Robb Design Portfolio: Monarch's Marque

Spain’s Alfonso XIII had a hankering for Hispano-Suizas. The king, who reigned from the time of his birth in 1886 to his exile in 1931, acquired his first model of the Spanish-financed, Swiss-engineered, and French-produced automobiles while he was a teenager. He eventually purchased nearly 30 of the vehicles, including the one shown here, the first Hispano-Suiza H6 made available to the public. Introduced in 1919 at the Paris Salon, the car carried open coachwork by Duvivier and could attain a top speed of 85 mph thanks to features that included an aero-derived, 6.5-liter inline-6 with an overhead camshaft and a crankshaft shaped from a 770-pound steel billet. A four-wheel braking system—an innovation later adopted by Rolls-Royce—brought the hefty vehicle to a halt. Following a restoration, Alfonso’s former H6 won the 2004 Alec Ulmann trophy at the Pebble Beach Concours d’Elegance.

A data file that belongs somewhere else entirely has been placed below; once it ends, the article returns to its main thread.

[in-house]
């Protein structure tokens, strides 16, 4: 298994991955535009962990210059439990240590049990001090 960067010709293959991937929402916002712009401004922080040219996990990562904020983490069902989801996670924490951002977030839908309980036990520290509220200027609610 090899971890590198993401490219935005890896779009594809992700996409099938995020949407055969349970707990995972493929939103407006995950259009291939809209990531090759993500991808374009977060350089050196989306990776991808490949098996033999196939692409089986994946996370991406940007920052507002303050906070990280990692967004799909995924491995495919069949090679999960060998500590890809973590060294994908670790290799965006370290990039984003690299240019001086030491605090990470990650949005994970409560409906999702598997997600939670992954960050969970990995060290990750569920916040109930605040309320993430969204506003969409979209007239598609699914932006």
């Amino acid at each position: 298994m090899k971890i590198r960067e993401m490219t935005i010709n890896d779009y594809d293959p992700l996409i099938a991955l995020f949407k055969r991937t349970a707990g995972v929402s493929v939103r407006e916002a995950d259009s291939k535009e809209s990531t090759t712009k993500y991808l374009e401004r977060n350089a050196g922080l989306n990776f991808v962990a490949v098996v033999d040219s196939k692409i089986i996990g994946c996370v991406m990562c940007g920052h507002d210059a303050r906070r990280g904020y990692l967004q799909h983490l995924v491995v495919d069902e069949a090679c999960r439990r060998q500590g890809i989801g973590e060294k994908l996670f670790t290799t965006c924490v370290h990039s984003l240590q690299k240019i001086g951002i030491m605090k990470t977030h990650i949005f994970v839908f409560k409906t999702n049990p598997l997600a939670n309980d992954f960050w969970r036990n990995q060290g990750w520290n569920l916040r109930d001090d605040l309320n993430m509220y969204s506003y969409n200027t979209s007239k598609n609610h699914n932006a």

The one-off 550 Italia prototype mates a Fiat 500 body with a Ferrari 458 Italia engine…
Limited to 50 examples, the supercar features design details found on McLaren’s 1995 Le Mans–...
The global program will feature top models from Ferrari, McLaren, Porsche, and Lamborghini…
Cadillac hopes to take on its Germans competitors with its first modern full-size flagship…
Photo by Mercedes-Benz USA
The new cars expand the marque’s C-Class offerings…
The daylong event will include exhibitions, rides, and live entertainment…
A hand-embroidered silk interior, ruby-set dials, and mother-of-pearl paint set this Phantom apart...
Photo by David Dewhurst Photography
The all-new design is aimed at the hip crowd, but loyalists may balk…
Photo by 2014 Infiniti
The QX50’s size increase promises a roomy ride for passengers…
Photo by Barry Hathaway
Robb Report takes a ride and speaks with the actor, whose passion for motorcycles fueled the fire...